2010 "Person" of the Year: The US Supreme Court

It's difficult to look beyond the tumult of current events and ask,
"what happened this year that will be remembered ten, twenty, or fifty
years from now?" However, there was one 2010 event that, in terms of
its long-term impact, loomed above the others, the Citizens United
v. FEC
Supreme Court Decision.

It's difficult to look beyond the tumult of current events and ask,
"what happened this year that will be remembered ten, twenty, or fifty
years from now?" However, there was one 2010 event that, in terms of
its long-term impact, loomed above the others, the Citizens United
v. FEC
Supreme Court Decision.

Writing in the NEW YORK REVIEW, law professor
Ronald Dworkin explained Citizens United v. FEC: "In the
2008 presidential primary season a small corporation, Citizens United,
financed to a minor extent by corporate contributions, tried to
broadcast a derogatory movie about Hillary Clinton. The FEC declared
the broadcast illegal under the BCRA [Bipartisan Campaign Reform Act].
Citizens United then asked the Supreme Court to declare it exempt from
that statute on the ground, among others, that it proposed to
broadcast its movie only on a pay-per-view channel." In an
extraordinary example of judicial activism, the Supreme Court
conservative majority, led by Chief Justice John Roberts, declared the
entire BCRA act unconstitutional.

The Supreme Court hadn't been the story of the year since the December
12, 2000, Bush v. Gore decision. This paved the way for Bush's
installation as President and his nomination of John Roberts as Chief
Justice in September of 2005. Many Supreme Court observers regard
Roberts as the judicial equivalent of the "Manchurian Candidate." NEW
YORKER legal analyst
Jeffrey Toobin
noted Roberts dogmatic conservatism: "In every
major case since he became the nation's seventeenth Chief Justice,
Roberts [and his conservative allies] has sided with the prosecution
over the defendant, the state over the condemned, the executive branch
over the legislative, and the corporate defendant over the individual
plaintiff."

John Roberts had worked as an attorney for both the Ronald Reagan and
George H. W. Bush Administrations and, therefore, possible
conservative "judicial activism" was a concern of the Democratic
Senators that questioned him before confirmation. Roberts denied that
he was an activist and appeared to honor the legal tradition of
stare decisis, abiding by precedent. Five years later, it's
apparent that Roberts hid his true philosophy.

In the Citizens United decision Roberts aggressively advanced
the conservative agenda along three fronts. First, the decision to
hear this case was an extraordinary example of judicial activism.
Professor Dworkin observed, Citizens United "did not challenge
the constitutionality of [BCRA]. But the five conservative
justices--Chief Justice Roberts and Justices Samuel Alito, Anthony
Kennedy, Antonin Scalia, and Clarence Thomas--decided on their own
initiative, after a rehearing they themselves called for, that
they wanted to declare the act unconstitutional anyway." [Emphasis
added] Justice Kennedy, who wrote the majority opinion, explained
that the conservative justices called for the rehearing because they
had dissented on the most pertinent precedent, McConnell v.
FEC
, and had continued to complain about it.

Second, the Citizens United decision strengthened the
conservative contention that corporations have "personhood" and,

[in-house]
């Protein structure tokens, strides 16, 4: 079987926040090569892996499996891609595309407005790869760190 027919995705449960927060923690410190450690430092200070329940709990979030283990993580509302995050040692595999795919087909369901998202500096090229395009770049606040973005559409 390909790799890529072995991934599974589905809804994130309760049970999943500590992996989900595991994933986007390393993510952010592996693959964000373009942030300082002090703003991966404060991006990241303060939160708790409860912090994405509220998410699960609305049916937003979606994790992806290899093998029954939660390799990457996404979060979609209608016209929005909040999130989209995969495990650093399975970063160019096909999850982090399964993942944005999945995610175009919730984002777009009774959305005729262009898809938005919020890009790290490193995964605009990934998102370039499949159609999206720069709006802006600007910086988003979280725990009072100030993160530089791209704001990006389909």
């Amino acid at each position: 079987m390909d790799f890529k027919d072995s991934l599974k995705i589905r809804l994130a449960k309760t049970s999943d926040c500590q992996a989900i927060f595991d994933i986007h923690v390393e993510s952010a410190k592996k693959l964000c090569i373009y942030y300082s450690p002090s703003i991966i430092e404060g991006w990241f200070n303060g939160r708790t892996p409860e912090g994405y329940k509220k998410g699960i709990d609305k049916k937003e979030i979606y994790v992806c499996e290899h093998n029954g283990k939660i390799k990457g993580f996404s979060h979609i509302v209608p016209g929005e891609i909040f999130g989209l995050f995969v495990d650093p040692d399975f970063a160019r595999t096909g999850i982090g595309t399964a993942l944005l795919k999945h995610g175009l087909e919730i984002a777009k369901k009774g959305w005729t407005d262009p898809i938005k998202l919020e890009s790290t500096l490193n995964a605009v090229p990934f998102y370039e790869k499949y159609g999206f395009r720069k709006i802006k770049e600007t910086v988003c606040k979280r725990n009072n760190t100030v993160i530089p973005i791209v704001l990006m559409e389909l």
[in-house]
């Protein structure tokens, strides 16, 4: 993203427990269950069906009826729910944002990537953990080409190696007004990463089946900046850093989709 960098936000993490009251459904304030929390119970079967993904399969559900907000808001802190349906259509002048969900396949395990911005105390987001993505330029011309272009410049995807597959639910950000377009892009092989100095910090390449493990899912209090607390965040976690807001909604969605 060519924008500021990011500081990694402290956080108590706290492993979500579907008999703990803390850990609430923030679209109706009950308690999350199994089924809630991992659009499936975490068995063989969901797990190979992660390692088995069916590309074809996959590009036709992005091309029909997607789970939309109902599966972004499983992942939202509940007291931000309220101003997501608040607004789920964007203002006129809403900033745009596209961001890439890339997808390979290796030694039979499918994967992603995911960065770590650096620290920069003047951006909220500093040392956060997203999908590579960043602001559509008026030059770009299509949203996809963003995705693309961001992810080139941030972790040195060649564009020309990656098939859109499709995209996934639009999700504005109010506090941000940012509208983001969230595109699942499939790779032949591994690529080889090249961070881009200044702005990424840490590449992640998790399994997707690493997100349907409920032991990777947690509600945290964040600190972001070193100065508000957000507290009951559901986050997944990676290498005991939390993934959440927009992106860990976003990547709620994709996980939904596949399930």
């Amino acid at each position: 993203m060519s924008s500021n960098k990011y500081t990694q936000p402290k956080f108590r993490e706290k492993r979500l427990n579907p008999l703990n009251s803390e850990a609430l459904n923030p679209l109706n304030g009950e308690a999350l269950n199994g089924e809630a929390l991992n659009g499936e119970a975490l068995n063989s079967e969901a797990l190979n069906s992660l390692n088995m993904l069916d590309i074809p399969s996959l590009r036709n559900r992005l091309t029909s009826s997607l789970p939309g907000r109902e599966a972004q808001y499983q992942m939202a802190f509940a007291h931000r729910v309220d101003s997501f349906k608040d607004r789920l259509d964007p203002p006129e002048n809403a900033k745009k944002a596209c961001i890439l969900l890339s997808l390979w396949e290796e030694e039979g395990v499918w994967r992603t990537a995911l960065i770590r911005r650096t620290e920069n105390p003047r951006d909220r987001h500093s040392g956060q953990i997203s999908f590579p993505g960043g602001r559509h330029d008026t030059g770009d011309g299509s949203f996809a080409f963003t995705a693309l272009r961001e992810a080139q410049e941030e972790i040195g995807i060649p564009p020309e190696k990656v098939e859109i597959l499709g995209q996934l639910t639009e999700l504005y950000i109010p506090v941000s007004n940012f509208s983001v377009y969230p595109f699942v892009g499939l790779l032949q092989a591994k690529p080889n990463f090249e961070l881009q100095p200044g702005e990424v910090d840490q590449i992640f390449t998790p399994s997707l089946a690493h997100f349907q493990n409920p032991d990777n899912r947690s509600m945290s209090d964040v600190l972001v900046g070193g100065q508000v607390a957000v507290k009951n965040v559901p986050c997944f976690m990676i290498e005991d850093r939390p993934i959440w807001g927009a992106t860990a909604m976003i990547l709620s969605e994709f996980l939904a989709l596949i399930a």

therefore, enjoy the same rights as ordinary individuals, including
the right of free speech. (For a compelling account of how the
bizarre notion that corporations enjoy the same constitutional rights
as human beings has evolved, see radio host Thom Hartmann's book,
Unequal Protection
.)

Third, the Citizens United decision allowed corporations to
spend unlimited funds in political contests. It was this aspect that
caused President Obama to observe, during his January 27, 2010, State
of the Union Address, "The Supreme Court reversed a century of law
that I believe will open the floodgates for special
interests--including foreign corporations--to spend without limit in our
elections." The decision granted corporations more rights than those
of human beings.

The 2010 midterm elections demonstrated the lethality of the
Citizens United decision. The non-partisan group, Opensecrets.org calculated that, excluding Party Committees, $294
million was spent by outside groups. Conservative outside groups
spent twice as much as did Liberal groups. For example, the US
Chamber of Commerce, a conservative-leaning outside group, spent $32.8
million, more than the combined total of the two leading Liberal
groups: the SEIU ($15.7 million) and the AFSCME ($12.6). (The
McClatchy Newspapers reported that the US Chamber, which has foreign
corporations as members, expected to spend more than $75 million in
all forms of political support.)

Massive spending by outside groups influenced the outcome of the
midterm election. In the Pennsylvania Senate race, outside spending
was more than $12 million: $5.9 million was spent on ads attacking
the Democratic Candidate (Joe Sestak), whereas only $1.9 was spent
attacking the Republican (Pat Toomey); Sestak lost. In Illinois, $6.2
million was spent attacking the Democratic candidate (Alex
Giannoulias), whereas only $1.5 million was spent attacking the
Republican (Mark Kirk); Giannoulias lost. There are many similar
examples, including outgoing New York Democratic Congressman John Hall who attributed his defeat to the
decision.

We've entered a new phase of American history, the Corporatist
period where multinational corporations have unbridled political
influence. This movement started before the Citizens United
decision but the Roberts' Supreme Court has accelerated the pace and
thereby profoundly weakened our democracy.